NPR: The Slants: Trading in Stereotypes

On National Public Radio’s All Things Considered, April Baer profiles the Asian American band, The Slants in “The Slants: Trading in Stereotypes” (Listen here: [4 min 46 sec]):

“In the 20th century, younger members of many minority groups repurposed offensive words that had been used as slurs and insults. African Americans and gays, in particular, transformed hateful brands into badges of pride or belonging. Now, in the 21st century, a few Asian-American musicians are trying to do the same, particularly in the name they chose for their band: The Slants…The Slants’ songs about Asian-American alienation don’t seem to have hurt their appeal to white teenagers. If anything, they resonate with kids whose geeky adoration for anime makes them outsiders in their own way.”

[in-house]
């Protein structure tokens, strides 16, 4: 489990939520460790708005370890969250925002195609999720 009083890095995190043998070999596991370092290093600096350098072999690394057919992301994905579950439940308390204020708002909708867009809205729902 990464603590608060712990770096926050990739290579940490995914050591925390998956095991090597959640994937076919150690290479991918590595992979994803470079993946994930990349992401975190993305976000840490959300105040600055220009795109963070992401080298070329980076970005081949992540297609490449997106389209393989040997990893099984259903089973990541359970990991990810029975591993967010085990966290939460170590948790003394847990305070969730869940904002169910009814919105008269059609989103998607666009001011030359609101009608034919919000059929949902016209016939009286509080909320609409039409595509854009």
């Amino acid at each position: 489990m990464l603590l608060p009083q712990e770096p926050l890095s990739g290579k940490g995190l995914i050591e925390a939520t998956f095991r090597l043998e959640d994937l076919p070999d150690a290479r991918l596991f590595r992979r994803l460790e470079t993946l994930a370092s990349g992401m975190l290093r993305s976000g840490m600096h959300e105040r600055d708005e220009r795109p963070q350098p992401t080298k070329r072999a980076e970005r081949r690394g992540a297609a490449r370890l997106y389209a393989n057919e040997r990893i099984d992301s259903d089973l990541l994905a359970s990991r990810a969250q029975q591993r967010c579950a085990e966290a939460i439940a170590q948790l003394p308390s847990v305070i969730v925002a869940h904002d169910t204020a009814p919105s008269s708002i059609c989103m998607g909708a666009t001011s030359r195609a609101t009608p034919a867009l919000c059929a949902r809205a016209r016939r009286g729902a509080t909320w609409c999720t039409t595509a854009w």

The Slants got their big “break” at a anime convention (ComicCon?), where they started to grow their fan base. I took a look at their official website, and describe their sounds as a”cross between The Faint, Joy Division, Gang of Four, Depeche Mode, and the Kill Bill soundtrack.” You can listen for yourself on their MySpace page, and see their summer tour schedule. Personally, I’ve never heard of The Slants until tonight, and thought it odd that NPR did profile them, considering I don’t think that they are that great. Let me know if you think the same…

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About John

I'm a Taiwanese-American and was born & raised in Western Massachusetts, went to college in upstate New York, worked in Connecticut, went to grad school in North Carolina and then moved out to the Bay Area in 1999 and have been living here ever since - love the weather and almost everything about the area (except the high cost of housing...)
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